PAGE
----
Perhaps the biggest issue, however, is the plant’s power supply, said Najmedin Meshkati, an engineering professor at the University of Southern California who has studied both the Chernobyl and Fukushima disasters, raising a concern also voiced by Wolfsthal and others.
The loss of off-site power could force the plant to rely on emergency diesel generators, which are highly unreliable and could fail or run out of fuel, causing a station blackout that would stop the water circulation needed to cool the spent fuel pool, he said.
"That is my big — biggest concern," he said.
David Fletcher, a University of Sydney professor in its School of Chemical and Biomolecular Engineering, who previously worked at UK Atomic Energy, noted that even shutting down the reactors would not help if the cooling system failed in such a way.
"The real concern is not a catastrophic explosion as happened at Chernobyl but damage to the cooling system which is required even when the reactor is shut down," he said in a statement. "It was this type of damage that led to the Fukushima accident."
WHAT CONCERNS REMAIN?
Ukraine is heavily reliant on nuclear energy, with 15 reactors at four stations that provide about half the country’s electricity.
In the wake of the attack on Zaporizhzhia, U.S. President Joe Biden, British Prime Minister Boris Johnson and others called for an immediate end to the fighting there.
Following a conversation with Ukrainian Prime Minister Denys Shmyhal, IAEA Director Grossi appealed to all parties to "refrain from actions" that could put Ukraine’s nuclear power plants in danger.
Shmyhal called on western nations to close the skies over the country’s nuclear plants.
"It is a question of the security of the whole world!" he said in a statement.
Ukraine is also home to the former Chernobyl nuclear plant, where radioactivity is still leaking, which was taken by Russian forces in the opening of the invasion after a fierce battle with the Ukrainian national guards protecting the decommissioned facility.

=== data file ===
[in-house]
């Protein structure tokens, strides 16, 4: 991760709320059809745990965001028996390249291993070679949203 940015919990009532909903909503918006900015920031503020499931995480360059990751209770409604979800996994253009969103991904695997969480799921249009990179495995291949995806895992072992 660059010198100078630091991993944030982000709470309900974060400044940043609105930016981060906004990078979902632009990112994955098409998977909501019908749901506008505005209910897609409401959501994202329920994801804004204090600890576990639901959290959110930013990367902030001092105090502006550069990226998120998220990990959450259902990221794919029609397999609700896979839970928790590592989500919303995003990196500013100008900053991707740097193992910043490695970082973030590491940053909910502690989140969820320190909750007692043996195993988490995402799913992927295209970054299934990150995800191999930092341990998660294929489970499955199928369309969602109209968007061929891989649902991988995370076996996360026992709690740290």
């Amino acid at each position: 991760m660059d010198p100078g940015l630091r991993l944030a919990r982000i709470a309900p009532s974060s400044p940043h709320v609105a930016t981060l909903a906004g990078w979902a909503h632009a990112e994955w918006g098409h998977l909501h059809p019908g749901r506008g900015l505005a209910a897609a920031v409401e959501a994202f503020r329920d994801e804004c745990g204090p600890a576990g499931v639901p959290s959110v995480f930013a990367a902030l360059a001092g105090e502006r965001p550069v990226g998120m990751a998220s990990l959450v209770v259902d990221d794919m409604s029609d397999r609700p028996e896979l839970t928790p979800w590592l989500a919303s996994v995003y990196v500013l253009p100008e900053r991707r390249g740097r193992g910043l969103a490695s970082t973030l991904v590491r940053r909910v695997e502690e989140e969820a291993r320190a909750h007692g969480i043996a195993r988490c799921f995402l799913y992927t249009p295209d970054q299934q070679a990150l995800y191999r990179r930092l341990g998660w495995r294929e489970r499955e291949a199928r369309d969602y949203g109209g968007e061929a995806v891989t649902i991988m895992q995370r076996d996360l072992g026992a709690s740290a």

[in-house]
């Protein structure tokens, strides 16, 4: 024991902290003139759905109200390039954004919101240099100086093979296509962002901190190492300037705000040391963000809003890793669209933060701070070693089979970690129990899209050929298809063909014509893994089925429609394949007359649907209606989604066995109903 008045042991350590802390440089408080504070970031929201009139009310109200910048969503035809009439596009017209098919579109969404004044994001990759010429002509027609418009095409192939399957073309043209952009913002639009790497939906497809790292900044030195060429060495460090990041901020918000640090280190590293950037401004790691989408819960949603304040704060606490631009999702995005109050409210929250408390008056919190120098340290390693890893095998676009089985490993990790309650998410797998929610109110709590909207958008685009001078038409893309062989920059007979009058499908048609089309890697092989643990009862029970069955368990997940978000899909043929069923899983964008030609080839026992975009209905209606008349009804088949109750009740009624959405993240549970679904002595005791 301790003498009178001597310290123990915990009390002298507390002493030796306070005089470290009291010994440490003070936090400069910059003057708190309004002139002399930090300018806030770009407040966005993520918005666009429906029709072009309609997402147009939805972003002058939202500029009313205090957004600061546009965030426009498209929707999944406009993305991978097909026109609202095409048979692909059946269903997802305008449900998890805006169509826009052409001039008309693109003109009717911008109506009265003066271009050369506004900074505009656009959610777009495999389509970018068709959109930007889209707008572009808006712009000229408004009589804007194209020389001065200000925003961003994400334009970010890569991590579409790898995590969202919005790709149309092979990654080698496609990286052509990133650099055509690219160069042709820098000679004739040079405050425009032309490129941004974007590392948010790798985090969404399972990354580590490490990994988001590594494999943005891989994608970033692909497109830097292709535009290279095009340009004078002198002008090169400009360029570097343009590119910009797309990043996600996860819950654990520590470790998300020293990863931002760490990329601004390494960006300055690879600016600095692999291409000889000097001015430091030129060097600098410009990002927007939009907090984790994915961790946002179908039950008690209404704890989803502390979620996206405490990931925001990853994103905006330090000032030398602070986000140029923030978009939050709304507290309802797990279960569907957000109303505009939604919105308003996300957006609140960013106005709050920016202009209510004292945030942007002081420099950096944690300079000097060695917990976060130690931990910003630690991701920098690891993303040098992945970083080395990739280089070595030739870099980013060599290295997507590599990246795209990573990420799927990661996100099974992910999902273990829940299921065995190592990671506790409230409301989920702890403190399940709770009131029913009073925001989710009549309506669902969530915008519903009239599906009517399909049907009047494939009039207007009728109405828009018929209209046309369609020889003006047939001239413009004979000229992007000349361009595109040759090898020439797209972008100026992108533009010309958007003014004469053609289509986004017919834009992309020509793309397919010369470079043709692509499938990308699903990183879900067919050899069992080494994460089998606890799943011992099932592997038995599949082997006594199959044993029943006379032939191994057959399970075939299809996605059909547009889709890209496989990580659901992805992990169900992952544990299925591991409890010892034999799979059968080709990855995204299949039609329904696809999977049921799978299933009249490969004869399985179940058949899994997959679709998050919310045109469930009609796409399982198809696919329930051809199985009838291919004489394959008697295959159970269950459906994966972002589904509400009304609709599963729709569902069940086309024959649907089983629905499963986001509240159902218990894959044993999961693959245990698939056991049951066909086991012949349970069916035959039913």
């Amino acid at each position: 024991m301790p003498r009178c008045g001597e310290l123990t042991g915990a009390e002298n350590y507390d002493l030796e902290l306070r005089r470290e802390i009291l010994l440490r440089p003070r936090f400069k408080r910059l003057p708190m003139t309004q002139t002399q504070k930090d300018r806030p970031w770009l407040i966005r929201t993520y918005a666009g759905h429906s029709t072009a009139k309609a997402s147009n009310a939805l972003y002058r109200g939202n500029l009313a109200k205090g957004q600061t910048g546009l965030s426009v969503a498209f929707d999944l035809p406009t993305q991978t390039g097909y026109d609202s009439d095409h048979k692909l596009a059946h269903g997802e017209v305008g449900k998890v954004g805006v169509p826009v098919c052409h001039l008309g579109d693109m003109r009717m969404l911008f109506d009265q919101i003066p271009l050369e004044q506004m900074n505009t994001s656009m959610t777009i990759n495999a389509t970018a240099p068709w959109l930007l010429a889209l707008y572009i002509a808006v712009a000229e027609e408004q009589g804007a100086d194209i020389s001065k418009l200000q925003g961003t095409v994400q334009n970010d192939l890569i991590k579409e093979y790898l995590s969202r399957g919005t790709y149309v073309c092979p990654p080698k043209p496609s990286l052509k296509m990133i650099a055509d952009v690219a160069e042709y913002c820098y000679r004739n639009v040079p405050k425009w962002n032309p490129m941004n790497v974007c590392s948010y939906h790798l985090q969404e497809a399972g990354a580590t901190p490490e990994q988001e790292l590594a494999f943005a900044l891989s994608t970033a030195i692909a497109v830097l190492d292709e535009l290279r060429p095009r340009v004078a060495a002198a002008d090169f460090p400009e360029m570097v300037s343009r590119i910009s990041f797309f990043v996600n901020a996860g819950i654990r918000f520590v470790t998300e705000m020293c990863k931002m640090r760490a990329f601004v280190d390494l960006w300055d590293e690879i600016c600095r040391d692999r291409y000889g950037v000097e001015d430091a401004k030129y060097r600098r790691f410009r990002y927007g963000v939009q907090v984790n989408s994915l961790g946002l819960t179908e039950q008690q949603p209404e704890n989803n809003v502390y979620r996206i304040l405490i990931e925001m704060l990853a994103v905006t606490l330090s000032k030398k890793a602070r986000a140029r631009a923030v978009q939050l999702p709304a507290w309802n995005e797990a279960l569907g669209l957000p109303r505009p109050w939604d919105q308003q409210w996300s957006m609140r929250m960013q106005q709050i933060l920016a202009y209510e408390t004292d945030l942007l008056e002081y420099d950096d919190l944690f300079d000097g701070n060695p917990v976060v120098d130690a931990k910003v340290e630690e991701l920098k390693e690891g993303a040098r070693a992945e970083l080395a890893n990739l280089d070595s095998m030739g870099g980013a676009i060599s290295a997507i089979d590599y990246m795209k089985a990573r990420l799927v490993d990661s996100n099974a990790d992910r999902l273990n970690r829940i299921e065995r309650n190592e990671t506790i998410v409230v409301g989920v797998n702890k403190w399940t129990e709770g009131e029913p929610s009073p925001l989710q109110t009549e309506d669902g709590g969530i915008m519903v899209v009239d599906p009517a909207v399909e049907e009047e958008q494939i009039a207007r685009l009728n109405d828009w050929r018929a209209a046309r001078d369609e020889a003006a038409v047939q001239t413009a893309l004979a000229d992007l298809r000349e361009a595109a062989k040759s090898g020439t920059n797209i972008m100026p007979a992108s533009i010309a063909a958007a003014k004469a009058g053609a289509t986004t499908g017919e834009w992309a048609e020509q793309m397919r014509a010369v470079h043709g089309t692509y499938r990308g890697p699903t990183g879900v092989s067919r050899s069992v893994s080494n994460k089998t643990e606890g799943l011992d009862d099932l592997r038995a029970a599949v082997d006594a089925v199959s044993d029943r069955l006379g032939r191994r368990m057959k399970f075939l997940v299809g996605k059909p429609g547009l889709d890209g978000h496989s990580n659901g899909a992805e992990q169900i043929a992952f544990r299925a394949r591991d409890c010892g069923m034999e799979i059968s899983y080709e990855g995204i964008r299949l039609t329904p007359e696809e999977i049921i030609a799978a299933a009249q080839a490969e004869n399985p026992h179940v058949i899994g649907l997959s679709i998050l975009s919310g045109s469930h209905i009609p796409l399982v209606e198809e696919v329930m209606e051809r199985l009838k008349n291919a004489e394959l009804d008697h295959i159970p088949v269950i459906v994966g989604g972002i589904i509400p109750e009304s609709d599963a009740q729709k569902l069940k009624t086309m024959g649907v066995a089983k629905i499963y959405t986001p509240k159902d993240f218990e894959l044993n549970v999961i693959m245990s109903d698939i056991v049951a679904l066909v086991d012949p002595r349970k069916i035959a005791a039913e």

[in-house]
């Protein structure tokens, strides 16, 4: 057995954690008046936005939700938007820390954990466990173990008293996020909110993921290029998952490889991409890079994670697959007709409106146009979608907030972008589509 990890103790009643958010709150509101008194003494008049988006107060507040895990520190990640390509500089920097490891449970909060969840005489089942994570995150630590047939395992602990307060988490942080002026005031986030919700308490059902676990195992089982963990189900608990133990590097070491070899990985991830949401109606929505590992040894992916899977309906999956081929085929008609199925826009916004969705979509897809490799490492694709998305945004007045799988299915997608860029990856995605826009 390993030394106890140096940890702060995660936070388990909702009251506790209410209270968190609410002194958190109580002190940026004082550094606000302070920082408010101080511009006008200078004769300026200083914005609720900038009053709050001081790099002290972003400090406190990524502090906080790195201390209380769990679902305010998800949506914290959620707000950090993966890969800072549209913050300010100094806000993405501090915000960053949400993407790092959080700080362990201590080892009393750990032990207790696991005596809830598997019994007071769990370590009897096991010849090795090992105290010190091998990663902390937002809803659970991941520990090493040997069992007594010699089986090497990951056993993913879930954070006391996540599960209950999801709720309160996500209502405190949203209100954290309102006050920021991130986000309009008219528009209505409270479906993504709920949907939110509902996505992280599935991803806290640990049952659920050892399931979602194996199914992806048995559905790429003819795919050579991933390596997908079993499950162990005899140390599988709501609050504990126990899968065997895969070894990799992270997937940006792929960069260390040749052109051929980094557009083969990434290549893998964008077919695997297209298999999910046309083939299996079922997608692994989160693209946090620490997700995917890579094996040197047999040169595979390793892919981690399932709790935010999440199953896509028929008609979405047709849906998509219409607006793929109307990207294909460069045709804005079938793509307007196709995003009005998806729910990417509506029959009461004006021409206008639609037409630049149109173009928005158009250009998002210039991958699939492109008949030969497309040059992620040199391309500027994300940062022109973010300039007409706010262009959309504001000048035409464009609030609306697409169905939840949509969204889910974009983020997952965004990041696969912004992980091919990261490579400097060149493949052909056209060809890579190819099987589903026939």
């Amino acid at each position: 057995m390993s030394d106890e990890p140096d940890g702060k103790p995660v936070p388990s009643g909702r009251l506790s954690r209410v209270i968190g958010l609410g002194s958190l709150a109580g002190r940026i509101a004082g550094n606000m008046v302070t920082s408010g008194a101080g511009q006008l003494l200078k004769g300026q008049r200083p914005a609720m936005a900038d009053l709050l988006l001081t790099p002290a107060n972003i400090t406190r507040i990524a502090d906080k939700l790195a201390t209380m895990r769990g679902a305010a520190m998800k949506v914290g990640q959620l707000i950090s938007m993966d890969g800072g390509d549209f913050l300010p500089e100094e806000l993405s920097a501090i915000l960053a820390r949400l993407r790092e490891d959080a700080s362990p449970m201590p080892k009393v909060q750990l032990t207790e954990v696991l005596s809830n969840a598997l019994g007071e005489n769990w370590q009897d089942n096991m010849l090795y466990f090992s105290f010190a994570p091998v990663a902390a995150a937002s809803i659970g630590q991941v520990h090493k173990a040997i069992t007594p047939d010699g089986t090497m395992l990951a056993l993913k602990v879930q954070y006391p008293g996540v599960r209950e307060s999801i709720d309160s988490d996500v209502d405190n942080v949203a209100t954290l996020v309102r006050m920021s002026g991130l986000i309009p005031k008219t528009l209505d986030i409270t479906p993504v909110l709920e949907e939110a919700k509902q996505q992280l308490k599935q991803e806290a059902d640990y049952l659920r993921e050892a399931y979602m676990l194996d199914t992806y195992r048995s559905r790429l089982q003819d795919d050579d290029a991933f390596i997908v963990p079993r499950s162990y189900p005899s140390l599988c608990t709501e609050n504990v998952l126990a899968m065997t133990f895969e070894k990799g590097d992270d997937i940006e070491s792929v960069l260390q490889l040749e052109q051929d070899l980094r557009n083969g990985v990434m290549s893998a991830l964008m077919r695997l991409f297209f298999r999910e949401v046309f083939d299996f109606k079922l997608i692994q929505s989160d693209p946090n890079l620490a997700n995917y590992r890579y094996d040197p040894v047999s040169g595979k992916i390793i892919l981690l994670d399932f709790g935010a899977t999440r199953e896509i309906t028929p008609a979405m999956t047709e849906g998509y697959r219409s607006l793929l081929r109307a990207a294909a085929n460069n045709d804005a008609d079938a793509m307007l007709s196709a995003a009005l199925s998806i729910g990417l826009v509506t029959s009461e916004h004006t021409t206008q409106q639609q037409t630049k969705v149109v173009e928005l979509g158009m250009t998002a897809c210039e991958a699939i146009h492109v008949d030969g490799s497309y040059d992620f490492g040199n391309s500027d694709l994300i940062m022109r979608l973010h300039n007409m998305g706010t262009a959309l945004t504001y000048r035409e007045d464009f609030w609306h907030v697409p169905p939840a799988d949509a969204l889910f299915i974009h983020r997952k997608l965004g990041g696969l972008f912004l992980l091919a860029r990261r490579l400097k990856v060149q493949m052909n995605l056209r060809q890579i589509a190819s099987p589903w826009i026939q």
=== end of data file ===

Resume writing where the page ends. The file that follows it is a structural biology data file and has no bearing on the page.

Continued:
In an appeal to the IAEA for help earlier this week, Ukrainian officials said that Chernobyl staff have been held by the Russian military without rotation and are exhausted.
Grossi earlier this week appealed to Russia to let the Chernobyl staff "do their job safely and effectively."
During fighting on the weekend, Russian fire also hit a radioactive waste disposal facility in Kyiv and a similar facility in Kharkiv.
Both contained low-level waste such as those produced through medical use, and no radioactive release has been reported, but Grossi said the incidents should serve as a warning.
"The two incidents highlight the risk that facilities with radioactive material may suffer damage during the armed conflict, with potentially severe consequences," he said.
James Acton, the co-director of the Nuclear Policy Program at the Carnegie Endowment for International Peace, said the simple key to keeping the facilities safe was to immediately end any military operations around them.
"Under normal circumstances, the likelihood of a reactor losing power and of the emergency diesel generators being damaged and of not being repaired adequately quickly is very, very small," Acton said.
"But in a war, all of these different failures that would have to happen for a reactor to become damaged and meltdown — the likelihood of all of those happening becomes much more likely than it does in peacetime."
Mitsuru Fukuda, a professor at Nihon University in Tokyo and expert on crisis management and security, said the Zaporizhzhia attack raises broader questions for all countries.
"Many of us did not expect a respected country’s military would take such an outrageous step," he said. "Now that (Russian President Vladimir) Putin has done it, not only Ukraine but the international community, including Japan, should reevaluate the risk of having nuclear plants as potential wartime targets."
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Associated Press writers Lynn Berry and Michael Biesecker in Washington, Jon Gambrell in Dubai, United Arab Emirates, and Mari Yamaguchi in Tokyo contributed to this report.